My student looked up at me, pleading in his eyes. He wanted to find and fix his own errors, but he just couldn't. As an English teacher, I had assumed that my students would be able to make that connection from workbook to one's own writing just as seamlessly as I had... but in my second year of teaching high school English, I was finding that it just didn't work like that for most students. Knowing the terms and even being able to dissect sentences was getting them nowhere in the real-world skill of proofreading their own work.

Then I found this wonderful book.

Smith's book absolutely transformed my approach to teaching grammar. He helped me let go of my English-major clinginess to "Complete Correctness, All the Time" which was not only unrealistic but also detrimental to my students' progress. Smith recommends narrowing the grammatical concepts taught to the things that students really need to know to navigate the world of proofreading (especially proofreading their own work)--then teaching these topics in depth, in interesting and engaging ways, and in ways that get the students editing THEIR OWN WRITING as quickly as possible.

While I haven't completely thrown out my workbooks, and while my list of absolutely essential concepts is a little different than Smith's, my students are now doing a far better job of bridging that gap. Because, when it all comes down to it, they're in English class to learn how to communicate accurately. That's what grammar and usage are all about. And if I can bend or change my approach to make that more attainable (which is what this book advocates), then I want to do it.

If you already use a very practical, writing-based approach to grammar teaching that gets students editing their own work right away, you probably don't need this book. But if you, like me, are sitting around scratching your head wondering how to even get started making grammar something kids can apply in the real world, then you should pick up this book. It doesn't have all the answers, but it lays a magnificent foundation.
Practice and Theory 29 de noviembre de 2012
Por Declan FitzPatrick - Publicado en Amazon.com
Formato: Tapa blanda
I started teaching with an awareness of the research that says teaching traditional grammar with worksheets and diagramming has no impact on the quality of student writing. But I taught grammar anyway. The teachers I work with agreed that students need the vocabulary and the concepts to talk about correctness. I even taught a quarter length elective called "Grammar," in which we spent 9 weeks using Warriner's English Grammar & Composition. I never could get around the argument that we were wasting our time and not helping students use more effective grammar for better writing. For years I've been keeping my eye out for approaches that answer the question "So what do we do then?"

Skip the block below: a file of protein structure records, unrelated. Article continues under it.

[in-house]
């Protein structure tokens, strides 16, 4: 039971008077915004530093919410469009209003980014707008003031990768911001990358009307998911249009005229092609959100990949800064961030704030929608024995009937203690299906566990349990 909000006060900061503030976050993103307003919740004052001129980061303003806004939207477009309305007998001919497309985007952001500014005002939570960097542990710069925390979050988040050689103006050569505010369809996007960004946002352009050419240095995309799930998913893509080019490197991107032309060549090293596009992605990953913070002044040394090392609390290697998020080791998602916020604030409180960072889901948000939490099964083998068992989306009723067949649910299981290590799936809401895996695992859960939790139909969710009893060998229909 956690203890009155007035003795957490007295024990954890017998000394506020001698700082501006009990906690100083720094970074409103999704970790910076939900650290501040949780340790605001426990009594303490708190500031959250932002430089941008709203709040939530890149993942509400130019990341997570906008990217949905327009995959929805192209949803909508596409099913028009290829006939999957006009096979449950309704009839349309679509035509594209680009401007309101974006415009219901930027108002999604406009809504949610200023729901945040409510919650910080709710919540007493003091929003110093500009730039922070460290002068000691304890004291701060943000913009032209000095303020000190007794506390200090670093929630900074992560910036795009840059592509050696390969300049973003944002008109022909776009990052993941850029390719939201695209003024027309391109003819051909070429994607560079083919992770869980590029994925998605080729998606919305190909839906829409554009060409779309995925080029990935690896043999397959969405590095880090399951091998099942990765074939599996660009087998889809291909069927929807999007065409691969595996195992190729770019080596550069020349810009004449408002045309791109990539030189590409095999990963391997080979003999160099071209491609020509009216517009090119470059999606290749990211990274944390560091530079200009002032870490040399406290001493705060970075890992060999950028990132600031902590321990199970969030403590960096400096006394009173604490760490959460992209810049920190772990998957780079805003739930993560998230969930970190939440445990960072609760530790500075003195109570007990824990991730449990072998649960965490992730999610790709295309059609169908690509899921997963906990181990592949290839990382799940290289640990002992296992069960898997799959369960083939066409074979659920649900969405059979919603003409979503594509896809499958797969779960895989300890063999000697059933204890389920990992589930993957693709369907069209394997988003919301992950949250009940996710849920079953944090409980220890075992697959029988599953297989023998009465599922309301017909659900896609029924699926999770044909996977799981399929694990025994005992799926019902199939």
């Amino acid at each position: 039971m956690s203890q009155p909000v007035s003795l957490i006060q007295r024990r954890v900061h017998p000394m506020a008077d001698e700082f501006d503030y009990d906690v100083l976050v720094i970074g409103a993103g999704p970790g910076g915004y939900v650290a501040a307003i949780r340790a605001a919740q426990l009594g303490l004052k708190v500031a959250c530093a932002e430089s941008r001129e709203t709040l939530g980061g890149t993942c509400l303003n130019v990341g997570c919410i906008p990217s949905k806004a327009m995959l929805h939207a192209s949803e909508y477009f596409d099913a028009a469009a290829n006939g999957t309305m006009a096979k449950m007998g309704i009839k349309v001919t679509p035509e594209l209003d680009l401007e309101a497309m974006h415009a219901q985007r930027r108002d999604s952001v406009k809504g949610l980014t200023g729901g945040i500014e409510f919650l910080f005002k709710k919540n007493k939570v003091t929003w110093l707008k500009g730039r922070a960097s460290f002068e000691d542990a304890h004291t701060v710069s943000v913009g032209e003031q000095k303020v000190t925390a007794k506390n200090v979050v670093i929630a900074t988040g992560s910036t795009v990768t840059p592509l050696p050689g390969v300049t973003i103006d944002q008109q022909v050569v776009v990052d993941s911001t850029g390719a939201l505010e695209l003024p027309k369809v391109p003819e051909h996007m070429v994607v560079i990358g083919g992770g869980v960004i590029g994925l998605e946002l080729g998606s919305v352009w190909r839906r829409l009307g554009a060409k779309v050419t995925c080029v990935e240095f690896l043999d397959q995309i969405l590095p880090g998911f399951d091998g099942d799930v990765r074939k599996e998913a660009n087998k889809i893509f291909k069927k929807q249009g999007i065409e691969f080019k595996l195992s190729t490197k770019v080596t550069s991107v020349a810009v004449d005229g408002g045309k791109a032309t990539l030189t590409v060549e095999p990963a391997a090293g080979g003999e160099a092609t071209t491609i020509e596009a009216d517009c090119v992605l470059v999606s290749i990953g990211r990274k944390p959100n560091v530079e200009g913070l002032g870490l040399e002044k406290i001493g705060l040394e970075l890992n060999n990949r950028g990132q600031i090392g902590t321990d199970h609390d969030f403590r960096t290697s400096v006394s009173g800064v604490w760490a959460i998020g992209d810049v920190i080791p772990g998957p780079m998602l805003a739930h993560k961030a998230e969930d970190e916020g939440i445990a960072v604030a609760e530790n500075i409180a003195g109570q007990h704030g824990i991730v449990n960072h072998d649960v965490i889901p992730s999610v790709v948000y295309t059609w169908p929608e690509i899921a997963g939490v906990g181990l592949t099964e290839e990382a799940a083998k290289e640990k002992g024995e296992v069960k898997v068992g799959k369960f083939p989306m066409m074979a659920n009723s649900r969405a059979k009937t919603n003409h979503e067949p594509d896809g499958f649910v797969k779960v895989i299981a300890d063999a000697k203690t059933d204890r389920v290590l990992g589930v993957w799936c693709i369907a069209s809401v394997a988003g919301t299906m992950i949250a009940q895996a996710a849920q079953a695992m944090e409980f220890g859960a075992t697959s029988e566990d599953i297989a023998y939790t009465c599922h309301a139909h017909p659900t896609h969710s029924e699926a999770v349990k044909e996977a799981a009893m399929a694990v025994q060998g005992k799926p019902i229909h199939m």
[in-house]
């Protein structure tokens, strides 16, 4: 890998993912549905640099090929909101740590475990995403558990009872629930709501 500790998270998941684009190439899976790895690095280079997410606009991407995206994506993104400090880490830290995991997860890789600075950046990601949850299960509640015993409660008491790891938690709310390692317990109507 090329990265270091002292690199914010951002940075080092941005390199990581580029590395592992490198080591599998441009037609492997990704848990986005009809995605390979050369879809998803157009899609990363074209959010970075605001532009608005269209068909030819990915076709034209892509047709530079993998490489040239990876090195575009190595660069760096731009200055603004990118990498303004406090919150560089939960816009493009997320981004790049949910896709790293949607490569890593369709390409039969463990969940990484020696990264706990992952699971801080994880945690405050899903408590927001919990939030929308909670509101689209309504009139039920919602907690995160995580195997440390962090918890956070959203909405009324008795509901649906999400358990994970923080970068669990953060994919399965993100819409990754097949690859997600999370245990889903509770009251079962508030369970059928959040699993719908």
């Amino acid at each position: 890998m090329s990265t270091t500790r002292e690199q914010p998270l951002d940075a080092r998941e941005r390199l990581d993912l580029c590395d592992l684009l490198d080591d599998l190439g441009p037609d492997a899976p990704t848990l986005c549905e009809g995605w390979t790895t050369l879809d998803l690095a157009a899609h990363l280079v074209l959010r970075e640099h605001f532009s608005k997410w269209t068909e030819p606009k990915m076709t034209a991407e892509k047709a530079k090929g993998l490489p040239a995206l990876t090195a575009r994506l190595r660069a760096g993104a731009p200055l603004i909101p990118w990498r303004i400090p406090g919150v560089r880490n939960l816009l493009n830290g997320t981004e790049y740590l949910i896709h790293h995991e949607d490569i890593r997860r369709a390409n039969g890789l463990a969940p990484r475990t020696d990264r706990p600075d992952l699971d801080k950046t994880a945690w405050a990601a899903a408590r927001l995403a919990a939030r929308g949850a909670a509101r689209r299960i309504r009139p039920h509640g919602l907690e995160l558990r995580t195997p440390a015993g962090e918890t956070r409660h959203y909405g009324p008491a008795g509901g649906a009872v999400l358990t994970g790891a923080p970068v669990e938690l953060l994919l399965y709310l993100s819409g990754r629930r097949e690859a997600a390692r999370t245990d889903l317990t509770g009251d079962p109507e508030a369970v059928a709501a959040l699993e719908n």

It's not acceptable to just not teach usage and correctness.

This book answers the question both by clarifying the research and by presenting the practice of what to do. Use sentence combining activities not sentence correcting. Teach syntax and complex construction and things to add to your writing. Edit for few conventions at a time through the lens of audience, authority, and credibility.

If you really want to understand the why and the how of grammar in context, read this book and put it along-side Jeff Anderson's Mechanically Inclined.
2 de 3 personas piensan que la opinión es útil
Excellent theory / less useful for practice 2 de febrero de 2010
Por Sandra Hutchison - Publicado en Amazon.com
Formato: Tapa blanda Compra verificada
I find the authors' opinions and the research they use to back them up very persuasive. I liked the practical classroom examples as well. I would have appreciated more of the latter. For example, I read the book through during my semester break, and then returned to it recently as I prepped for a class, hoping to find specific ideas for handling run-on sentences. I couldn't find much beyond some sentence combining examples that were not appropriate to my class, and I couldn't even find "run on" (or "comma splice" or "fused sentences") in the index. That's fine -- I'm designing my own, and there are plenty to be found online too -- but I would have enjoyed having some more practical help at hand. So I'm glad I read it, and I have adjusted my approach to grammar instruction at least partly as a result of that reading, but I'm not sure I really need to keep it on my shelf for future reference. By the way, I'm teaching at the college level now after teaching at the high school level before, and I think the book is applicable to both settings.